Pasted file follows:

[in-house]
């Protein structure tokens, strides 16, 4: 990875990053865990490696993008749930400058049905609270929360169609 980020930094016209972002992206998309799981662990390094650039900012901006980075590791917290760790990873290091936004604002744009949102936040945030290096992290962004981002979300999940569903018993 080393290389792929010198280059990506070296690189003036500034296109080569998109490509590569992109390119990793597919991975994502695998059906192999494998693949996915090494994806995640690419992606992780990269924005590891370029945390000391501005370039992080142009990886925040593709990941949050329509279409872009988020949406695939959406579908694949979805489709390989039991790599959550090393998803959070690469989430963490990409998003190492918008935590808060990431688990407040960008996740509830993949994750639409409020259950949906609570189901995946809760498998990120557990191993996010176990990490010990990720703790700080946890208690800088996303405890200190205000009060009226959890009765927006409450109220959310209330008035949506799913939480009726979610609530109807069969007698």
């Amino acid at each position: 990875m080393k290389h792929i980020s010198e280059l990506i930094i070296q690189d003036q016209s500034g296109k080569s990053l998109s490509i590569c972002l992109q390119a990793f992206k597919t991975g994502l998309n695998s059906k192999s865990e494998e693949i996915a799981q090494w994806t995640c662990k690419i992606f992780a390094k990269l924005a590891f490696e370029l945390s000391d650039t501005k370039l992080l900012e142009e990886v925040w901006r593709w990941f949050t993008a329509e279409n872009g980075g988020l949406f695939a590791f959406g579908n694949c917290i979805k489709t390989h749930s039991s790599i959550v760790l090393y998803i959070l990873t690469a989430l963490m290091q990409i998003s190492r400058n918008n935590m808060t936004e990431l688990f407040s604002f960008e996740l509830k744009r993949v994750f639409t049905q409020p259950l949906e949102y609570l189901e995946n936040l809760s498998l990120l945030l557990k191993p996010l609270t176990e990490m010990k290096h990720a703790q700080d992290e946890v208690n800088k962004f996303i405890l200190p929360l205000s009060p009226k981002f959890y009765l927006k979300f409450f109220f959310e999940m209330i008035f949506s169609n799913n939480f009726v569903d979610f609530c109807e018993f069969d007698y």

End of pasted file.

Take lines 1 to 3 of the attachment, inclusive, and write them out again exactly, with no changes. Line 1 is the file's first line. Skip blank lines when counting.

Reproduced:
[in-house]
């Protein structure tokens, strides 16, 4: 990875990053865990490696993008749930400058049905609270929360169609 980020930094016209972002992206998309799981662990390094650039900012901006980075590791917290760790990873290091936004604002744009949102936040945030290096992290962004981002979300999940569903018993 080393290389792929010198280059990506070296690189003036500034296109080569998109490509590569992109390119990793597919991975994502695998059906192999494998693949996915090494994806995640690419992606992780990269924005590891370029945390000391501005370039992080142009990886925040593709990941949050329509279409872009988020949406695939959406579908694949979805489709390989039991790599959550090393998803959070690469989430963490990409998003190492918008935590808060990431688990407040960008996740509830993949994750639409409020259950949906609570189901995946809760498998990120557990191993996010176990990490010990990720703790700080946890208690800088996303405890200190205000009060009226959890009765927006409450109220959310209330008035949506799913939480009726979610609530109807069969007698």
């Amino acid at each position: 990875m080393k290389h792929i980020s010198e280059l990506i930094i070296q690189d003036q016209s500034g296109k080569s990053l998109s490509i590569c972002l992109q390119a990793f992206k597919t991975g994502l998309n695998s059906k192999s865990e494998e693949i996915a799981q090494w994806t995640c662990k690419i992606f992780a390094k990269l924005a590891f490696e370029l945390s000391d650039t501005k370039l992080l900012e142009e990886v925040w901006r593709w990941f949050t993008a329509e279409n872009g980075g988020l949406f695939a590791f959406g579908n694949c917290i979805k489709t390989h749930s039991s790599i959550v760790l090393y998803i959070l990873t690469a989430l963490m290091q990409i998003s190492r400058n918008n935590m808060t936004e990431l688990f407040s604002f960008e996740l509830k744009r993949v994750f639409t049905q409020p259950l949906e949102y609570l189901e995946n936040l809760s498998l990120l945030l557990k191993p996010l609270t176990e990490m010990k290096h990720a703790q700080d992290e946890v208690n800088k962004f996303i405890l200190p929360l205000s009060p009226k981002f959890y009765l927006k979300f409450f109220f959310e999940m209330i008035f949506s169609n799913n939480f009726v569903d979610f609530c109807e018993f069969d007698y």